Post-print: The time-course of inflammatory cytokine secretion in a rat model of postoperative pain does not coincide with the onset of mechanical hyperalgesia. DOI: 10.1139/Y07-054
2017-09-05T08:17:56Z (GMT) by
Post-print copy of: Loram LC, Themistocleous AC, Fick LG, Kamerman PR. The time course of inflammatory cytokine secretion in a rat model of postoperative pain does not coincide with the onset of mechanical hyperalgesia. Canadian Journal of Physiology and Pharmacology 85: 613-620, 2007. DOI: 10.1139/Y07-054, PMID: 17823623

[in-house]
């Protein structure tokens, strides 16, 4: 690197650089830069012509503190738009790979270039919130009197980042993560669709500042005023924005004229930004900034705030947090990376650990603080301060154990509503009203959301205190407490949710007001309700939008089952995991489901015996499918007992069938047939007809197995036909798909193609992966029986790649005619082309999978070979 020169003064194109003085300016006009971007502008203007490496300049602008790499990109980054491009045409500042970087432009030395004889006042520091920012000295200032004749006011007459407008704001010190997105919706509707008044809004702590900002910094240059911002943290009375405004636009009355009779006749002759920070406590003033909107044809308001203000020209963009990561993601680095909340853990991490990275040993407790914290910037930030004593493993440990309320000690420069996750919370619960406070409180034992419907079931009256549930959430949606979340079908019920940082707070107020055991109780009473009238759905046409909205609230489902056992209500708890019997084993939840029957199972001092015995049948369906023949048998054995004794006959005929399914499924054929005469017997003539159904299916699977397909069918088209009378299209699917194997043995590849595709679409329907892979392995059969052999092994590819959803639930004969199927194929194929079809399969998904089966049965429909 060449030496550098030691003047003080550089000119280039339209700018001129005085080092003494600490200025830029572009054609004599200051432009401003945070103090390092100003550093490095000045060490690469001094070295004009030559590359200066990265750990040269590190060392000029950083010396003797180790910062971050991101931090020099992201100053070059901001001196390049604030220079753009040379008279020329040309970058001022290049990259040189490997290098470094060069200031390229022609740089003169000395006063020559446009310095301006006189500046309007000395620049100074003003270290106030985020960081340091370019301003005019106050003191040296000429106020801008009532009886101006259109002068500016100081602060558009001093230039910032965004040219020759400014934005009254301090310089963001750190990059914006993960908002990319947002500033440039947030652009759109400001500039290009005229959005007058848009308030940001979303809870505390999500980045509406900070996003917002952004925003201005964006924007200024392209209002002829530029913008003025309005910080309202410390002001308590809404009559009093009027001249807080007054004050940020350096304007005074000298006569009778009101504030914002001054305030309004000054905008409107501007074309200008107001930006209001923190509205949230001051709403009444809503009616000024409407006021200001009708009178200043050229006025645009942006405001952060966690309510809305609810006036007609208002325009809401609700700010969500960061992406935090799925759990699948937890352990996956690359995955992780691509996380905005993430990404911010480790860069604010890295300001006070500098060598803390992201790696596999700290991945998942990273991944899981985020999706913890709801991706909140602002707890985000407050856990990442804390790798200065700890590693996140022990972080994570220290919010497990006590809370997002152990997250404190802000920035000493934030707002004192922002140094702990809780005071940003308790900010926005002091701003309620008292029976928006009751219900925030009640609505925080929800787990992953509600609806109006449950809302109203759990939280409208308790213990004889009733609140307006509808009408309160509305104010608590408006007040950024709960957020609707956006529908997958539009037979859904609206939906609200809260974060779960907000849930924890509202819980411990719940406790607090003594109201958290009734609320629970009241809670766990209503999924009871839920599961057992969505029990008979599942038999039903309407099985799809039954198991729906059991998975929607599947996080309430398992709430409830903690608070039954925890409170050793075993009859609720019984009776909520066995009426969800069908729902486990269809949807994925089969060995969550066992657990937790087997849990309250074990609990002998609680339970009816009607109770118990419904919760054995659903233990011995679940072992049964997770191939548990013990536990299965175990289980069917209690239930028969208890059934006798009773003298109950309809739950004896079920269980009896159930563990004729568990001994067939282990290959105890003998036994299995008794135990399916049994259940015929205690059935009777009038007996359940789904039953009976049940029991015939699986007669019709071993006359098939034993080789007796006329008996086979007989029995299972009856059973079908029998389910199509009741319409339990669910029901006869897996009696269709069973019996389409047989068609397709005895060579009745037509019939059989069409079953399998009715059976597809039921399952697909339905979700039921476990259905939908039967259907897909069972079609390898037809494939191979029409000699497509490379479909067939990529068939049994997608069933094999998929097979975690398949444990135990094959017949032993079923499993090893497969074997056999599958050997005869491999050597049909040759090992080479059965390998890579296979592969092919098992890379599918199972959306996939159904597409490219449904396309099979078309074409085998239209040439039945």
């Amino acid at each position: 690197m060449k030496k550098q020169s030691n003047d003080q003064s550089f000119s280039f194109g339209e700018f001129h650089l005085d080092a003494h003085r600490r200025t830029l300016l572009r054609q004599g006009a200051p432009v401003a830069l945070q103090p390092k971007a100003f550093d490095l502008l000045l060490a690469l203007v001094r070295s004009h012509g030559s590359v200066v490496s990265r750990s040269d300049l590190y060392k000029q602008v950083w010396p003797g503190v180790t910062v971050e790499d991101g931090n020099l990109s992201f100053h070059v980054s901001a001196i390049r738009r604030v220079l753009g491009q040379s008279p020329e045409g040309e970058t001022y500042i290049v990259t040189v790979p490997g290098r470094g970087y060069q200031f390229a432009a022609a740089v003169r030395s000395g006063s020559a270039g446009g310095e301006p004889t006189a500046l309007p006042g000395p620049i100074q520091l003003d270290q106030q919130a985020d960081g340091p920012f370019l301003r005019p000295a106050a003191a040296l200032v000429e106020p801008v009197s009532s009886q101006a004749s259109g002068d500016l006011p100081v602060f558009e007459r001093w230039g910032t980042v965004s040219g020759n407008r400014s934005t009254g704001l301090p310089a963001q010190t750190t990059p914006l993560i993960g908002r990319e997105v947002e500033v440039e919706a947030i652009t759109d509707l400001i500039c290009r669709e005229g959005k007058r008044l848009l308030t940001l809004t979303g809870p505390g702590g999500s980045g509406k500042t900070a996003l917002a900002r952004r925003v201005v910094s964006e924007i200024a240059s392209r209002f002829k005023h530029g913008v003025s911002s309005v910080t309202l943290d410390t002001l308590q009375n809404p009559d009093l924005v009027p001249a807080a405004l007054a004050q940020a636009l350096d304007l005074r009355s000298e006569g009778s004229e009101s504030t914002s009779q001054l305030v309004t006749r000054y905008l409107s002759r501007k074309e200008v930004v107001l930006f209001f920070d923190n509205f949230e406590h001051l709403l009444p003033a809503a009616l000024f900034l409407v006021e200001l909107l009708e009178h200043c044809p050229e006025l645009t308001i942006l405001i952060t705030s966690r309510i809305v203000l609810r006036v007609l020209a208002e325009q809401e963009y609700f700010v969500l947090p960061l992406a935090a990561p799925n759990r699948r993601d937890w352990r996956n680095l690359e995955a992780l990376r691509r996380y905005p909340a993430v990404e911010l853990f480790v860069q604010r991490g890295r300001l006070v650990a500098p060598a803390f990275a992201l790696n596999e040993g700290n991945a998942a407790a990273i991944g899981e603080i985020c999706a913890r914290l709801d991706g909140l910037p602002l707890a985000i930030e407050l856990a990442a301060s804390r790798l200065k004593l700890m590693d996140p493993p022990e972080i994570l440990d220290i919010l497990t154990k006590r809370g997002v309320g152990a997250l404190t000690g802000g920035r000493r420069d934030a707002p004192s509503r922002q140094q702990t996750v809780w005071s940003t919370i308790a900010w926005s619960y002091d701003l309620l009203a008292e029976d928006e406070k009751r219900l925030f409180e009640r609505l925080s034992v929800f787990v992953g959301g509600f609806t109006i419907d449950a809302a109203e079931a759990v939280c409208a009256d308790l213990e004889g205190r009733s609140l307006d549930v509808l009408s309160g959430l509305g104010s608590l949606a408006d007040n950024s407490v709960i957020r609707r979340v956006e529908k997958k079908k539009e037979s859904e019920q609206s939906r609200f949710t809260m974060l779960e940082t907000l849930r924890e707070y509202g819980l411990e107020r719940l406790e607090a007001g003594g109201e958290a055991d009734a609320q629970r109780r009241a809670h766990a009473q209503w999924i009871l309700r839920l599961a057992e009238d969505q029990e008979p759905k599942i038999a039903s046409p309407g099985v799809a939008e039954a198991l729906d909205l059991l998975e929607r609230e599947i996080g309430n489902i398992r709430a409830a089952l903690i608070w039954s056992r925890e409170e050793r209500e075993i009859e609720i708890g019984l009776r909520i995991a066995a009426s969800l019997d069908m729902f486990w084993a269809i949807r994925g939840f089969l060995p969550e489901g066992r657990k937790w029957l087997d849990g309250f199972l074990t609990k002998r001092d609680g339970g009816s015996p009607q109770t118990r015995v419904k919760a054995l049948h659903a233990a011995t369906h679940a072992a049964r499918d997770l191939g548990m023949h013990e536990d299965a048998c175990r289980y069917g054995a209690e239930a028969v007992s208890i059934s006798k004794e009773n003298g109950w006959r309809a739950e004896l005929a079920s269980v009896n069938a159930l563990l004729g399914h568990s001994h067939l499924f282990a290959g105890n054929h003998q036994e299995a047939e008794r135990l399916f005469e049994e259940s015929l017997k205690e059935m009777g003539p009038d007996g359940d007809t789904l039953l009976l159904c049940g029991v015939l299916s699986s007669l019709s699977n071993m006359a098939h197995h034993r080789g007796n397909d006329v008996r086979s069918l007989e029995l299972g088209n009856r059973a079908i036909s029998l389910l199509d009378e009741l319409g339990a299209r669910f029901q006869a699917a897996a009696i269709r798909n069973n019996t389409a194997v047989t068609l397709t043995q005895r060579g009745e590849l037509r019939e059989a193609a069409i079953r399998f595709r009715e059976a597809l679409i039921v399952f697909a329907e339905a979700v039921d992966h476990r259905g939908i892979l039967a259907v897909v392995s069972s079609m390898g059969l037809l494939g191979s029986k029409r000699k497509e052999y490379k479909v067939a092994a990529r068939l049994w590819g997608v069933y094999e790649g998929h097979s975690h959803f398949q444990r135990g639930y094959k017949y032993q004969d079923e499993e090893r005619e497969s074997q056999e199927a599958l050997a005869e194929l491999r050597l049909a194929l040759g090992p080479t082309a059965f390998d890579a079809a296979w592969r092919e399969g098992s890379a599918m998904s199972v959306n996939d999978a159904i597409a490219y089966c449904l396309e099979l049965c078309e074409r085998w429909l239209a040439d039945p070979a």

Abstract: We characterized the time course of inflammatory cytokine release at the site of injury and in plasma after surgery on the rat tail. Anesthetized Sprague-Dawley rats had a 20 mm long incision made through the skin and fascia of their tails. Control rats were anesthetized, but no incision was made. Blood and tissue samples were taken 2 h and 1, 2, 4, and 8 days after surgery and analysed by ELISA for interleukin-1beta (IL-1beta), interleukin-6 (IL-6), tumor necrosis factor-alpha (TNF-alpha), and cytokine-induced neutrophil chemoattractant-1 (CINC-1). In another group of rats, daily behavioral measurements were made of the rats' responses to a blunt noxious mechanical stimulus (4 Newtons) applied to their tails. Primary hyperalgesia developed within 2 h of surgery and lasted for 6 days. The tissue concentrations of IL-1beta, IL-6, and CINC-1 increased within 24 h of surgery, and TNF-alpha concentration increased within 48 h of surgery. Thereafter, cytokine concentrations remained elevated for 4 (IL-1beta and IL-6) to 8 days (CINC-1, TNF-alpha) after surgery. Control animals did not develop hyperalgesia and no changes in cytokines concentrations were detected. Thus, in our model of postoperative pain, secretion of inflammatory cytokines IL-1beta, IL-6, TNF-alpha, and CINC-1 was not essential for the initiation of postoperative hyperalgesia.